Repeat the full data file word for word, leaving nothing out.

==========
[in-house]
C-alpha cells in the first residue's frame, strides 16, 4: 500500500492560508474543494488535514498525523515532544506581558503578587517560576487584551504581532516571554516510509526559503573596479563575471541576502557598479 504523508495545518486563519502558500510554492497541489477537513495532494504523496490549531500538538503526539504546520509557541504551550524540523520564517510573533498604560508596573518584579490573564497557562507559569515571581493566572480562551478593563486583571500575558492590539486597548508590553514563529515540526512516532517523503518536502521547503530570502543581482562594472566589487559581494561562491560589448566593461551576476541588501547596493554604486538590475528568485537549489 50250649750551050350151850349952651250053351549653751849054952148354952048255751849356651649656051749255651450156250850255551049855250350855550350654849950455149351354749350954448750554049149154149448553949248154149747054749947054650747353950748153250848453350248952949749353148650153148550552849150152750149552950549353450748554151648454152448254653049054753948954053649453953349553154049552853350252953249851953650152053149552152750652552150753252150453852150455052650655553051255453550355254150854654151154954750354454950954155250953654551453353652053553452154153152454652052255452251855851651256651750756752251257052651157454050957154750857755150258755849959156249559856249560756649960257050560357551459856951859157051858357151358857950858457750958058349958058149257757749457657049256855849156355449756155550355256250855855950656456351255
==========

[in-house]
C-alpha cells in the first residue's frame, strides 16, 4: 500500500492560508474543494488535514498525523515532544506581558503578587517560576487584551504581532516571554516510509526559503573596479563575471541576502557598479 504523508495545518486563519502558500510554492497541489477537513495532494504523496490549531500538538503526539504546520509557541504551550524540523520564517510573533498604560508596573518584579490573564497557562507559569515571581493566572480562551478593563486583571500575558492590539486597548508590553514563529515540526512516532517523503518536502521547503530570502543581482562594472566589487559581494561562491560589448566593461551576476541588501547596493554604486538590475528568485537549489 50250649750551050350151850349952651250053351549653751849054952148354952048255751849356651649656051749255651450156250850255551049855250350855550350654849950455149351354749350954448750554049149154149448553949248154149747054749947054650747353950748153250848453350248952949749353148650153148550552849150152750149552950549353450748554151648454152448254653049054753948954053649453953349553154049552853350252953249851953650152053149552152750652552150753252150453852150455052650655553051255453550355254150854654151154954750354454950954155250953654551453353652053553452154153152454652052255452251855851651256651750756752251257052651157454050957154750857755150258755849959156249559856249560756649960257050560357551459856951859157051858357151358857950858457750958058349958058149257757749457657049256855849156355449756155550355256250855855950656456351255